Crackdown on popular Saudi influencers and creators, with harsh sentence for hit producer

July 10, 2024

With CSO partners, MENA Rights Group call for the release of all those unjustly imprisoned in Saudi Arabia for their opinions and beliefs, and for an end to the imposition of travel bans, which are illegal in both international and domestic Saudi law.

© Courtesy of ALQST for Human Rights.

The Saudi-American filmmaker and creator of hit series Masameer, Abdulaziz al-Muzaini, has called out the Saudi authorities for secretly prosecuting and sentencing him to 13 years in prison to be followed by a 30-year travel ban. His conviction is allegedly for “supporting terrorism and homosexuality” as well as other charges based on social media posts dating back more than a decade.

The official case against him was first revealed last week in an 18-minute video addressed to Crown Prince Mohammed bin Salman, in which al-Muzaini described the repressive actions currently being taken against him as one of the kingdom’s leading creative talents. Within hours of publishing the video on 26 June 2024, al-Muzaini deleted it from YouTube and X, posted positive messages about the crown prince and the head of the General Authority of Media Regulation, and edited his X profile to read “A proud Saudi” instead of “A proud Saudi-American”.

The undersigned organisations note with concern the repressive measures by the Saudi authorities against popular content creators, including intensive trolling over old social media posts as well as arbitrary arrests and detentions. Those targeted to date include Hatem al-Najjar, the presenter of popular podcast Muraba (Square) on the Thmanyah channel and others involved in its production, such as Mohammed al-Hajji, as well as a podcaster and self-styled relationship counsellor Yasser al-Huzaimi.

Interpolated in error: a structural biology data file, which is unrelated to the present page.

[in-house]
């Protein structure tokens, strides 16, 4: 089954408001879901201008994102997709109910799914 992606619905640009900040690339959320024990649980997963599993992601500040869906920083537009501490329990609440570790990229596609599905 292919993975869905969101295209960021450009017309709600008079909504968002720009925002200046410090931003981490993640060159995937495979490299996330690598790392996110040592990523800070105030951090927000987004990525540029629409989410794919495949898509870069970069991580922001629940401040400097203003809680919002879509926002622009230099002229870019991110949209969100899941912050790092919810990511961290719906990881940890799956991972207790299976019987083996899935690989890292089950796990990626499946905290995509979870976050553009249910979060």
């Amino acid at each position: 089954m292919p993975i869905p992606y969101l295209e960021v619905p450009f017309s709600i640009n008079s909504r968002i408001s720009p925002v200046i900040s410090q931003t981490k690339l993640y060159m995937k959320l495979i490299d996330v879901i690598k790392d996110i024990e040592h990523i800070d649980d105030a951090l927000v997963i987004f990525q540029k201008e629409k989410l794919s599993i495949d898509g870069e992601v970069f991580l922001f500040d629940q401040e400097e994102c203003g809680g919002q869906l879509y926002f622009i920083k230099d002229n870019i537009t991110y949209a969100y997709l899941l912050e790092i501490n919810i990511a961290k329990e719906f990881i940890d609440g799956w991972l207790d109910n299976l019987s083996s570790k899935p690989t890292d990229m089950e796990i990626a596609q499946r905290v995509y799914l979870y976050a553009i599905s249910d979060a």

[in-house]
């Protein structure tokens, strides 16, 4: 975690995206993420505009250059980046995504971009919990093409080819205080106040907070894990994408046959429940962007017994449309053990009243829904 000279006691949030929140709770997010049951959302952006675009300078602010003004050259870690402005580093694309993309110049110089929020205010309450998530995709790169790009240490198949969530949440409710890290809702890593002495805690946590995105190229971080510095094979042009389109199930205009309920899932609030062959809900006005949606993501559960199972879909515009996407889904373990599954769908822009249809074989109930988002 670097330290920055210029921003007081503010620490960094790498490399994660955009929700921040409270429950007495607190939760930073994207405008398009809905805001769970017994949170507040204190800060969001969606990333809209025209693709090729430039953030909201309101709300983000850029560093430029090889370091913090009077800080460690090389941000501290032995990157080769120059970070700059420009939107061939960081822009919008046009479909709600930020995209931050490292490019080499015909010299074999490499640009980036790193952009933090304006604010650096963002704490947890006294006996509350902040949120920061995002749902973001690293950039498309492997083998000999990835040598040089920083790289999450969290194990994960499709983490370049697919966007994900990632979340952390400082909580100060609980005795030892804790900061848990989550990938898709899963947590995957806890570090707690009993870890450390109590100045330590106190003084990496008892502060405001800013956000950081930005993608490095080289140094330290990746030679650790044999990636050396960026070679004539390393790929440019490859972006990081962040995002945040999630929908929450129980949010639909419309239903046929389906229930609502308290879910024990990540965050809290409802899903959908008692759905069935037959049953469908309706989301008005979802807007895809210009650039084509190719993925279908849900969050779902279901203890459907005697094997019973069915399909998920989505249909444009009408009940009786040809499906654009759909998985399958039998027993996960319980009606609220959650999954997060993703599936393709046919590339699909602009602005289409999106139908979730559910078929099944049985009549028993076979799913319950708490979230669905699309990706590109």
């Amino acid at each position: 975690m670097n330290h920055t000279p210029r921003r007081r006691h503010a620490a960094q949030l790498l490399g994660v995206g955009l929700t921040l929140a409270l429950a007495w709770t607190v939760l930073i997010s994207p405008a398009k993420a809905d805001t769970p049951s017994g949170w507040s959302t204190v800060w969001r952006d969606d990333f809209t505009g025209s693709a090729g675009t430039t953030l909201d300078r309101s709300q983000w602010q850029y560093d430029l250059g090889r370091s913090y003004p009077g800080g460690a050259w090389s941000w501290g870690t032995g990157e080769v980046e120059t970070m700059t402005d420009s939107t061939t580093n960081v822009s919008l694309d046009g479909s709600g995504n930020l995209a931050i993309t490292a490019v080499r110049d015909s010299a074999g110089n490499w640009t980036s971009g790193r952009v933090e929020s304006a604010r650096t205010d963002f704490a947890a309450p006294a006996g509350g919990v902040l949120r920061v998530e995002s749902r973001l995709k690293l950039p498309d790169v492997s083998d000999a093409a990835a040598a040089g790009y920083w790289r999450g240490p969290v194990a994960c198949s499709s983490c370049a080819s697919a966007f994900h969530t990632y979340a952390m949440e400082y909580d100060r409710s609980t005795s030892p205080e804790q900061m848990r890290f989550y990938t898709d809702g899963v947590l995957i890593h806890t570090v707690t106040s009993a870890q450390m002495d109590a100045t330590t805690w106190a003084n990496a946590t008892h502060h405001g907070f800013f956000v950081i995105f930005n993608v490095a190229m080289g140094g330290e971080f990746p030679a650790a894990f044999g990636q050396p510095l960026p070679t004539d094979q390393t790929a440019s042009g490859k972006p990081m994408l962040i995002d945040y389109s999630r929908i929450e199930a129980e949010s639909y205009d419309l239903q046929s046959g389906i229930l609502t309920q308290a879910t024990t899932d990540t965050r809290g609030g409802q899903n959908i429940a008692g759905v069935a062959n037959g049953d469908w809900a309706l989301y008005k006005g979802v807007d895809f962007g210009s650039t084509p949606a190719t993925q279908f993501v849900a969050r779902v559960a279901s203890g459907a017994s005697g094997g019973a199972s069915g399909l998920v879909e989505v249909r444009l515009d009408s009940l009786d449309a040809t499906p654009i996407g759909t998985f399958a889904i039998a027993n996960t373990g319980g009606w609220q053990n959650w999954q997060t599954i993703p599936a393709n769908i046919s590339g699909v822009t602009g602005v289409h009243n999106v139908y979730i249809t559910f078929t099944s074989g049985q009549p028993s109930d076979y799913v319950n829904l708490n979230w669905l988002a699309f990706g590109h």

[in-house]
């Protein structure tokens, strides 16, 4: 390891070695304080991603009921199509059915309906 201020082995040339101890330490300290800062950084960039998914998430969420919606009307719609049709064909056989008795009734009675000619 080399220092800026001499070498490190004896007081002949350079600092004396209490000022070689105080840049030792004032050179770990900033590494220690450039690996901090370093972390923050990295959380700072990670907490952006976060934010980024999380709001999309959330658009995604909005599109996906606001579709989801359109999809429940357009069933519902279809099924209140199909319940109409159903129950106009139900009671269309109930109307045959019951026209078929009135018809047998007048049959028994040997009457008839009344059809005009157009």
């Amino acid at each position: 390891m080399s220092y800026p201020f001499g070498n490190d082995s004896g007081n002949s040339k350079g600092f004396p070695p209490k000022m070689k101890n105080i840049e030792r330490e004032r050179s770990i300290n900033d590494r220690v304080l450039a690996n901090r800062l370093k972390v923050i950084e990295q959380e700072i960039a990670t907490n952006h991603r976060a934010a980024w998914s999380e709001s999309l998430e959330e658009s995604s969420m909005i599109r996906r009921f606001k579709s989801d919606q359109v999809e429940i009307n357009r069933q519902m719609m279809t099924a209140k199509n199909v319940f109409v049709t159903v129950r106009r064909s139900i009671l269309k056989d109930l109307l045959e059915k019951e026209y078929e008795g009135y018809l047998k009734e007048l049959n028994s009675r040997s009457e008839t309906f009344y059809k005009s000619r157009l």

In his swiftly deleted video, which he said he recorded from his home in Riyadh, al-Muzaini disclosed that the week before he was forced to shut down his production company Myrkott and terminate his staff’s contracts after a Saudi court convicted him. He said he was initially sentenced by Saudi Arabia’s terrorism court, the Specialised Criminal Court (SCC), to 13 years in prison plus a 13-year travel ban, despite the Public Prosecution initially seeking 25 years in prison plus a 25-year travel ban. Upon appeal, the SCC Court of Appeal increased the sentence to include a 30-year travel ban. Al-Muzaini said he was waiting for the Supreme Court to give a final ruling on the case.

Myrkott has more than 2.5 million subscribers on YouTube and millions of views for its many cartoon episodes, dating back to 2011. The official case against al-Muzainiwas brought soon after Masameer was first released on Netflix in July 2021.

Among the charges brought against him, al-Muzaini and his company are alleged through Masameer to have “sponsored and supported terrorism and homosexuality” and that the language used in the animated comedy series includes slurs and “insults”. Other charges were based on social media posts dating back more than a decade.

The Thmanyah team has similarly been targeted by the authorities. Pro-government social media accounts have been reporting its online content to State Security, inviting them to arrest and punish its creators. Muraba presenter Hatem al-Najjar was arrested in January 2024 after a campaign using the hashtag “Arrest_Hatem_Alnajjar”, and despite posting an apology to the Saudi authorities, he remains in detention. In addition, Mohammed al-Hajji, a public health expert with a PhD from the United States, was briefly detained in August 2023 reportedly for perceived criticism of the crown prince and support for women’s rights.